Dodgers’ Dustin May has flexor strain and rotation has a bleak future

LOS ANGELES — Dustin May’s career has always been about potential. This electric right arm. The wicked moves and turns on each of his offerings. The kind of fire that shoots out of him at every turn, the red curls falling from his cap.

On-field dominance came in tantalizing doses. Wednesday was meant to be a continuation of a hot streak: In his first eight starts, he had posted a 2.68 ERA and looked like one of the best starters in the sport.

Instead, May afternoon went 16 pitches in a 7-3 win over the Twins. Not one step exceeded 95.8 mph, an alarming sight from a right-hander known for his speed and ridiculous movements. After a quick chat off the bench with manager Dave Roberts and pitching coach Mark Prior after the top of the first, May grabbed her things and disappeared down the tunnel to the Dodger Stadium clubhouse. His elbow was barking again.

The 25-year-old was coming into his own, just 14 starts removed from Tommy John surgery which threatened his rise just as it began. Now he will be missing at least a month and likely longer, after initial tests indicated May had suffered a pronator flexor strain, Roberts said.

May had been through some degree of pain throughout rehab, league source says Athleticism, but I thought it was a normal part of his recovery from surgery. Wednesday’s tests showed a grade 1 flexor tendon strain, which had not healed properly during rehabilitation, leading to some of the discomfort.

“(It’s) not great right now,” Roberts said, with May having already left the stadium to get an MRI.

Those tests showed the injury did not appear to be impacting his surgically reconstructed ulnar collateral ligament, league sources said. Athleticism. May will be injected with platelet-rich plasma into the tendon to promote healing in the area in hopes of avoiding season-ending surgery. If the injection works properly, the source said, the hope is that May could return within four to six weeks.

The right-hander has blossomed this spring, taking advantage of his first normal offseason in years to look like a proper rotational starter. He had revamped his arsenal by changing the shape of some of his breakout locations and altering his use of the terrain, and finding striking results. May looked like the pitcher he was promised to be when he appeared as a fireball pitcher prospect. This progression took a huge detour on Wednesday afternoon, descending the steps of the dugout with him.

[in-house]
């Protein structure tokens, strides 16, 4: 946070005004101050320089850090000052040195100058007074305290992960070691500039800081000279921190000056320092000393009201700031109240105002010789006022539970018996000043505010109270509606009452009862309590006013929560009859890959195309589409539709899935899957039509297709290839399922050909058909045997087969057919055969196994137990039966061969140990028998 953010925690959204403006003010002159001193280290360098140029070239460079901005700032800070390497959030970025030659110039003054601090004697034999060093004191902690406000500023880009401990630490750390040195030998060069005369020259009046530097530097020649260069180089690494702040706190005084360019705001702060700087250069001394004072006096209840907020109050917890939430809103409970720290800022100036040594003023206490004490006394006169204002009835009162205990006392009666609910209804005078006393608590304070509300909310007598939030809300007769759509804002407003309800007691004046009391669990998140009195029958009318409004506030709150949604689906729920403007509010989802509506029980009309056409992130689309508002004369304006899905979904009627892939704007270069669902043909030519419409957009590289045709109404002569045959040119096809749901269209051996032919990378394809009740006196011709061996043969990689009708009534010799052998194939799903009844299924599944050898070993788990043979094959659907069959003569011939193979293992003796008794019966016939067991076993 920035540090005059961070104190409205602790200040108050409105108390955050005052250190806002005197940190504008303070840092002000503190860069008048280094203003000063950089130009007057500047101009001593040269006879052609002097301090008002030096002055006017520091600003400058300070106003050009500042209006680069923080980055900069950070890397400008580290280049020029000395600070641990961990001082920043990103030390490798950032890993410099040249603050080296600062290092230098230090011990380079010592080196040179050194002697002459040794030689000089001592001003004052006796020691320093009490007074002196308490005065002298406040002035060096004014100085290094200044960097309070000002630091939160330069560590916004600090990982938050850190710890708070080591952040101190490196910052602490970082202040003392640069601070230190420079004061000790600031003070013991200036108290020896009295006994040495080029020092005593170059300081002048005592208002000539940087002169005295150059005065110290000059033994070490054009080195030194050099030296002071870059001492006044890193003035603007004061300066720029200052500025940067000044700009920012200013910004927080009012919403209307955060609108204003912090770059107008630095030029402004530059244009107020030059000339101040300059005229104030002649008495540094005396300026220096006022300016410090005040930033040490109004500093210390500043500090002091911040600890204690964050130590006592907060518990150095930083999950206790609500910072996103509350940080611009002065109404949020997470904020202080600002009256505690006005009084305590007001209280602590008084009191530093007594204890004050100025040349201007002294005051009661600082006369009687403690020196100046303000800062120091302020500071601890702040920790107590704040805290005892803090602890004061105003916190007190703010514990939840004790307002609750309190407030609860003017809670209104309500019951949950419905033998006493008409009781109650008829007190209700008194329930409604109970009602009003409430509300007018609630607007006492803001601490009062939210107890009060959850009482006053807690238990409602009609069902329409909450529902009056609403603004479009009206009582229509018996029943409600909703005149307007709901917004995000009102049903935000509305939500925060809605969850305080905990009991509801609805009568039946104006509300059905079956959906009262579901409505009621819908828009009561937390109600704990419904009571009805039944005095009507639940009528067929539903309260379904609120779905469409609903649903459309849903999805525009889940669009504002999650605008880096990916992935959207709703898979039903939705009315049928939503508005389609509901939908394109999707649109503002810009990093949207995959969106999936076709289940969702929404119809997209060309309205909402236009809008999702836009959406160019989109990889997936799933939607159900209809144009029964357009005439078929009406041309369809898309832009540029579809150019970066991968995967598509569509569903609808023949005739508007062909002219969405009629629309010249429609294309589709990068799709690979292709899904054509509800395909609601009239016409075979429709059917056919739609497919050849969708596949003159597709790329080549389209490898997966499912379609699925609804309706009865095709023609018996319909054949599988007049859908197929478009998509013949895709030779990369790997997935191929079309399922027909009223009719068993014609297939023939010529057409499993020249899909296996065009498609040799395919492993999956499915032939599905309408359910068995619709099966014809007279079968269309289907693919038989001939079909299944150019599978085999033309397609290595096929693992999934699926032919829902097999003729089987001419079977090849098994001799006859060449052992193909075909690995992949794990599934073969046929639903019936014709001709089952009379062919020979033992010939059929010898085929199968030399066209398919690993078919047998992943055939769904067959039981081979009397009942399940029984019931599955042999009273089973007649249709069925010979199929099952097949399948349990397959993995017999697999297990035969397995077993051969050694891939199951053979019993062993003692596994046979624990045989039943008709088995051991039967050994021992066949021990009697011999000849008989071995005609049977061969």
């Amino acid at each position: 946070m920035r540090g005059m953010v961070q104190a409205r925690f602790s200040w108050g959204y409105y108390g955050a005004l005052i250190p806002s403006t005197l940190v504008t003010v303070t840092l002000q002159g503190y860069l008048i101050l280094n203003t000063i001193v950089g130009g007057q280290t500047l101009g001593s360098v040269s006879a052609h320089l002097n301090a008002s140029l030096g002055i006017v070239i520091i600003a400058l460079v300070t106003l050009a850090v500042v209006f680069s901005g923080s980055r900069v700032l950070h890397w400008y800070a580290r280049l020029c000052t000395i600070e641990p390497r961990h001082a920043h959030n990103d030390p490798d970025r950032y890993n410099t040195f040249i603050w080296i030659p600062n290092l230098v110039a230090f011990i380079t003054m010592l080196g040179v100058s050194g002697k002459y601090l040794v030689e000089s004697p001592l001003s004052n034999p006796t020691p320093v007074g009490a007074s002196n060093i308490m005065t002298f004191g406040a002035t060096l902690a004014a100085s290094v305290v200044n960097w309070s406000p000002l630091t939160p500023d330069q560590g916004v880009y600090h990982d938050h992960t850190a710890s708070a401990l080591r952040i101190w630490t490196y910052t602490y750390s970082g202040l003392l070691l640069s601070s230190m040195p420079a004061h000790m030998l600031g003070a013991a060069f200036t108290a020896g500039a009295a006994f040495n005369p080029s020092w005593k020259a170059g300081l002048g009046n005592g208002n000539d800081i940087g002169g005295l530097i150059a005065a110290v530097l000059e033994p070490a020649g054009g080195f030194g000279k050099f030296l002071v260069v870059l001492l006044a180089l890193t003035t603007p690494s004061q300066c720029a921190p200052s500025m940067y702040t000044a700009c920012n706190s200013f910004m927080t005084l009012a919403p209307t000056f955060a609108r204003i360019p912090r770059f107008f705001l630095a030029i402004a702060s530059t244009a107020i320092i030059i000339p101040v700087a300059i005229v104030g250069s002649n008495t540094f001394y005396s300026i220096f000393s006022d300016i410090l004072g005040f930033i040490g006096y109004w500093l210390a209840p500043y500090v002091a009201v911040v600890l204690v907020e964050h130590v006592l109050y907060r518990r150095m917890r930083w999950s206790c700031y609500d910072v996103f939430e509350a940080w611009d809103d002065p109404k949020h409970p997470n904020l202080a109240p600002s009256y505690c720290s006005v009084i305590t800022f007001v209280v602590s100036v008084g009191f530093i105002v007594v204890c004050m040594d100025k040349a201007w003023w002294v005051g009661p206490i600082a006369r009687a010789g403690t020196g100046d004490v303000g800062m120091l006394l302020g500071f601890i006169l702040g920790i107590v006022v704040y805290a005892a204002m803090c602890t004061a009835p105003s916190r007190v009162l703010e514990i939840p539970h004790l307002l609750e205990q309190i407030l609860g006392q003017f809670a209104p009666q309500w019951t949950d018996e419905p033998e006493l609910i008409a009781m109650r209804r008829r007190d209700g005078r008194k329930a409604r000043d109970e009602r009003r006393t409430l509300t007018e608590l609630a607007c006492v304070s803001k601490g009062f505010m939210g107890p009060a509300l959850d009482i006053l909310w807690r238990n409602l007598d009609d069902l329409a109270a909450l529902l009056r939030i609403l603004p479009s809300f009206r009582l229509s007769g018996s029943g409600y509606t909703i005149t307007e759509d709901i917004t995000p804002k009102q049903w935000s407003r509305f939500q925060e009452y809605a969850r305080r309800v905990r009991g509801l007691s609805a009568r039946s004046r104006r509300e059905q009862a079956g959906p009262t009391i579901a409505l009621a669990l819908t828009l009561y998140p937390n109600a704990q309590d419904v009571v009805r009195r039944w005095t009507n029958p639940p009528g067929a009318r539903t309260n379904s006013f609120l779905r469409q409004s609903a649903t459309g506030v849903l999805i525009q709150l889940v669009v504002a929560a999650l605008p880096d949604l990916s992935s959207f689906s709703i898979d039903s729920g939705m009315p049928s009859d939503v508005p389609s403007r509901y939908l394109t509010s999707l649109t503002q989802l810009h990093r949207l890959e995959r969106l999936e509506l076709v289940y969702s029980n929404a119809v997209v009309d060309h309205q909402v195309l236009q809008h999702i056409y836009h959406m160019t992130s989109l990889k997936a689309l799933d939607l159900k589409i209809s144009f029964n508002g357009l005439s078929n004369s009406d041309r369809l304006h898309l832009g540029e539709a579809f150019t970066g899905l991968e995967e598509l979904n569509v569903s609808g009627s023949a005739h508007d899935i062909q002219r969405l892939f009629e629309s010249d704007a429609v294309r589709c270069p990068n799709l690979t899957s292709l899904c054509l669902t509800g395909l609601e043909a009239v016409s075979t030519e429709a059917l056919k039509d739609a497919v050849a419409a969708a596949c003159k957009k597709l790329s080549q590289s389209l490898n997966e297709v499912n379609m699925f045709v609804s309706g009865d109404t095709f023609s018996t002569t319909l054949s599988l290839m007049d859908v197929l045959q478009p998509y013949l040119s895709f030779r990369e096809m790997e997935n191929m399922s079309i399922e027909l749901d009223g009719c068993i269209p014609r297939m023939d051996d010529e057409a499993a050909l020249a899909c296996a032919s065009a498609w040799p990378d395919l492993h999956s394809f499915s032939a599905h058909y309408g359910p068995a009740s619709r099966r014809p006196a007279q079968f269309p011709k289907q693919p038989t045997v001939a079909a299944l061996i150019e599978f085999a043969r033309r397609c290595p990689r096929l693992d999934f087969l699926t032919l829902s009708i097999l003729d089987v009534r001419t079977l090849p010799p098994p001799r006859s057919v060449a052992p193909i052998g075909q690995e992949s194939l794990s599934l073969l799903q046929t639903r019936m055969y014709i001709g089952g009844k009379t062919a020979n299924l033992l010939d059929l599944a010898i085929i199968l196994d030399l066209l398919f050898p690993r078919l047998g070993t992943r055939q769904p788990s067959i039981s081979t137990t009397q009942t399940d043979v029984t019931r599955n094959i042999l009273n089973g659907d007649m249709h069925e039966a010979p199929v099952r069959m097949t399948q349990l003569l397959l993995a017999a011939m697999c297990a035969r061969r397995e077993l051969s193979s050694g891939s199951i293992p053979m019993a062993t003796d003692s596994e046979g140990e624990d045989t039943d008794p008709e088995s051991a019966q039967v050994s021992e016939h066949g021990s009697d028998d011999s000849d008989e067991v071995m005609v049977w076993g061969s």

“Right now, Dustin feels like when he takes the mound, he’s the best guy and he’s going to go out there and dominate,” Roberts said Wednesday morning, just hours before May took his unfortunate departure.

May hasn’t felt anything on any particular pitch, Roberts said, and hasn’t felt anything but typical soreness in his work between starts since pitching the seventh inning in a win. against the Padres last Friday at Dodger Stadium.

It didn’t ease the anxiety of seeing May’s afternoon end so abruptly. He became the second Dodgers starter in less than a week to quit a start after an inning due to injury after Noah Syndergaard’s bloody finger interrupted his Milwaukee start. Syndergaard lasted just four innings Monday as the Dodgers’ starters combined to pitch nine innings in three games against the Twins.

Just passing Wednesday was a chore that required bringing in 31-year-old right-hander Dylan Covey to make his first major league appearance in three seasons after spending the last few years in the CPBL in Taiwan.

“A few years ago, I never thought I would be back in this situation,” said Covey, a former White Sox Rule 5 draft pick whose last taste of the majors came on eight outings in a pandemic-shortened season for the Red Sox.

The Southern California native went four innings (allowing two earned runs) to save a beleaguered Dodgers bullpen that had to cover 21 of the series’ 30 innings after Monday’s game went into overtime. The Dodgers are in the middle of a 13-game-in-13-day streak.

More reinforcements will soon be needed for a rotation that suddenly feels strained in May’s absence. Gavin Stone is the likeliest option to take May’s turn in the rotation in the meantime; the prospect made his league debut earlier this month. Stone would in turn be normal if he took May’s next start and comes out of a Triple-A outing in which he struck out 10.

The rest of the depth remains uncertain if May misses more time. Michael Grove (groin) and Ryan Pepiot (oblique) began facing hitters in their rehabilitation. Both pitchers would need a minor league rehab assignment before they could reasonably be expected to continue through the stretch run. The continued health of Syndergaard, who sailed through his Monday start with no further issues with his finger, suddenly becomes paramount.

But none of those starters showed the spin-changing impact that May kept flashing.

“Obviously he’s a big part of this year,” Roberts said of May. “And he still could be. But right now, to have that speed bump again, I know he’s disappointed.

(Photo by Dustin May: Gary A. Vasquez/USA Today)

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